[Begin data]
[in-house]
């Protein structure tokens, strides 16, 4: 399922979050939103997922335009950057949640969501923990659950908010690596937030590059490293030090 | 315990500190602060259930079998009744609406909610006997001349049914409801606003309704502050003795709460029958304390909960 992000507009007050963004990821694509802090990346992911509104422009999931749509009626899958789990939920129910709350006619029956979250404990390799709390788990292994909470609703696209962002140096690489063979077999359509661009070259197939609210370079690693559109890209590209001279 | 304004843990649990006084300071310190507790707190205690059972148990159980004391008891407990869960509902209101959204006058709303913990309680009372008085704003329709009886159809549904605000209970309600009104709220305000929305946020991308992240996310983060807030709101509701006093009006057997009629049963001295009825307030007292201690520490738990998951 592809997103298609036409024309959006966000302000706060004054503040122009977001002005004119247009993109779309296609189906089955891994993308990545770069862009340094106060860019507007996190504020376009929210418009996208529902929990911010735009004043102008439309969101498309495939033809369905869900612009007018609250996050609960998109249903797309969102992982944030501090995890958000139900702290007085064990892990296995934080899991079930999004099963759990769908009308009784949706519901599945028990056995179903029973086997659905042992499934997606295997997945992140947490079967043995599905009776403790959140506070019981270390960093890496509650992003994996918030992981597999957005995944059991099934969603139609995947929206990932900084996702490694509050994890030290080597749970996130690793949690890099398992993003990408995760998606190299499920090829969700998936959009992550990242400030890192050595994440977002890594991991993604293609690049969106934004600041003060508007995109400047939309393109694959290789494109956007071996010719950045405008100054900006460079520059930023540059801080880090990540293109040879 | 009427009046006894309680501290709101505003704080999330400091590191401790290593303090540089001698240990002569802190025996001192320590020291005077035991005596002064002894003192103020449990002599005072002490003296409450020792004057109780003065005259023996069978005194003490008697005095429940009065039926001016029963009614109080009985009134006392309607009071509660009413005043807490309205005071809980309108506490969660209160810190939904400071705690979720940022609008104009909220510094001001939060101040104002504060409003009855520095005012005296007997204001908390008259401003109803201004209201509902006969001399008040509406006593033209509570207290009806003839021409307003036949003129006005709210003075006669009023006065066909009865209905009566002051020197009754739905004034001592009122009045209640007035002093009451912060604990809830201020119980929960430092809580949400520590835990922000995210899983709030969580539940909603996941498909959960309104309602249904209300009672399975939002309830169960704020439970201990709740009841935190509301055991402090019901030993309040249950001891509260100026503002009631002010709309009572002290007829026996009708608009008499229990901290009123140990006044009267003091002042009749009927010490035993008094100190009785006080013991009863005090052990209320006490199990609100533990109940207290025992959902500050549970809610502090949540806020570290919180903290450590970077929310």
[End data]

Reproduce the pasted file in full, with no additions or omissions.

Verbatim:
[in-house]
């Protein structure tokens, strides 16, 4: 399922979050939103997922335009950057949640969501923990659950908010690596937030590059490293030090 | 315990500190602060259930079998009744609406909610006997001349049914409801606003309704502050003795709460029958304390909960 992000507009007050963004990821694509802090990346992911509104422009999931749509009626899958789990939920129910709350006619029956979250404990390799709390788990292994909470609703696209962002140096690489063979077999359509661009070259197939609210370079690693559109890209590209001279 | 304004843990649990006084300071310190507790707190205690059972148990159980004391008891407990869960509902209101959204006058709303913990309680009372008085704003329709009886159809549904605000209970309600009104709220305000929305946020991308992240996310983060807030709101509701006093009006057997009629049963001295009825307030007292201690520490738990998951 592809997103298609036409024309959006966000302000706060004054503040122009977001002005004119247009993109779309296609189906089955891994993308990545770069862009340094106060860019507007996190504020376009929210418009996208529902929990911010735009004043102008439309969101498309495939033809369905869900612009007018609250996050609960998109249903797309969102992982944030501090995890958000139900702290007085064990892990296995934080899991079930999004099963759990769908009308009784949706519901599945028990056995179903029973086997659905042992499934997606295997997945992140947490079967043995599905009776403790959140506070019981270390960093890496509650992003994996918030992981597999957005995944059991099934969603139609995947929206990932900084996702490694509050994890030290080597749970996130690793949690890099398992993003990408995760998606190299499920090829969700998936959009992550990242400030890192050595994440977002890594991991993604293609690049969106934004600041003060508007995109400047939309393109694959290789494109956007071996010719950045405008100054900006460079520059930023540059801080880090990540293109040879 | 009427009046006894309680501290709101505003704080999330400091590191401790290593303090540089001698240990002569802190025996001192320590020291005077035991005596002064002894003192103020449990002599005072002490003296409450020792004057109780003065005259023996069978005194003490008697005095429940009065039926001016029963009614109080009985009134006392309607009071509660009413005043807490309205005071809980309108506490969660209160810190939904400071705690979720940022609008104009909220510094001001939060101040104002504060409003009855520095005012005296007997204001908390008259401003109803201004209201509902006969001399008040509406006593033209509570207290009806003839021409307003036949003129006005709210003075006669009023006065066909009865209905009566002051020197009754739905004034001592009122009045209640007035002093009451912060604990809830201020119980929960430092809580949400520590835990922000995210899983709030969580539940909603996941498909959960309104309602249904209300009672399975939002309830169960704020439970201990709740009841935190509301055991402090019901030993309040249950001891509260100026503002009631002010709309009572002290007829026996009708608009008499229990901290009123140990006044009267003091002042009749009927010490035993008094100190009785006080013991009863005090052990209320006490199990609100533990109940207290025992959902500050549970809610502090949540806020570290919180903290450590970077929310």